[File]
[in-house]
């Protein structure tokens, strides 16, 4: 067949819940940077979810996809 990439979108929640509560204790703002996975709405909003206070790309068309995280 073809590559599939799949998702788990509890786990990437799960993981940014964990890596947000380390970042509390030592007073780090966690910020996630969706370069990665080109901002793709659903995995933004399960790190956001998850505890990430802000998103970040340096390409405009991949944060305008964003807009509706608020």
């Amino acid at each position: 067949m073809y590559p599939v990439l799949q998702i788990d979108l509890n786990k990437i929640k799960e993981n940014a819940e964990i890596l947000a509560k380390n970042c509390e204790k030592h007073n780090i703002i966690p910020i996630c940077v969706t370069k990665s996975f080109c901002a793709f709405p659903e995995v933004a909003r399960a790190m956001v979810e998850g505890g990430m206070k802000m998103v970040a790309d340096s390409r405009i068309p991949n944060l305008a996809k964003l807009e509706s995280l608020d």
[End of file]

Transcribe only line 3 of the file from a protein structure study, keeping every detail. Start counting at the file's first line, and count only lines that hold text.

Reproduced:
């Amino acid at each position: 067949m073809y590559p599939v990439l799949q998702i788990d979108l509890n786990k990437i929640k799960e993981n940014a819940e964990i890596l947000a509560k380390n970042c509390e204790k030592h007073n780090i703002i966690p910020i996630c940077v969706t370069k990665s996975f080109c901002a793709f709405p659903e995995v933004a909003r399960a790190m956001v979810e998850g505890g990430m206070k802000m998103v970040a790309d340096s390409r405009i068309p991949n944060l305008a996809k964003l807009e509706s995280l608020d």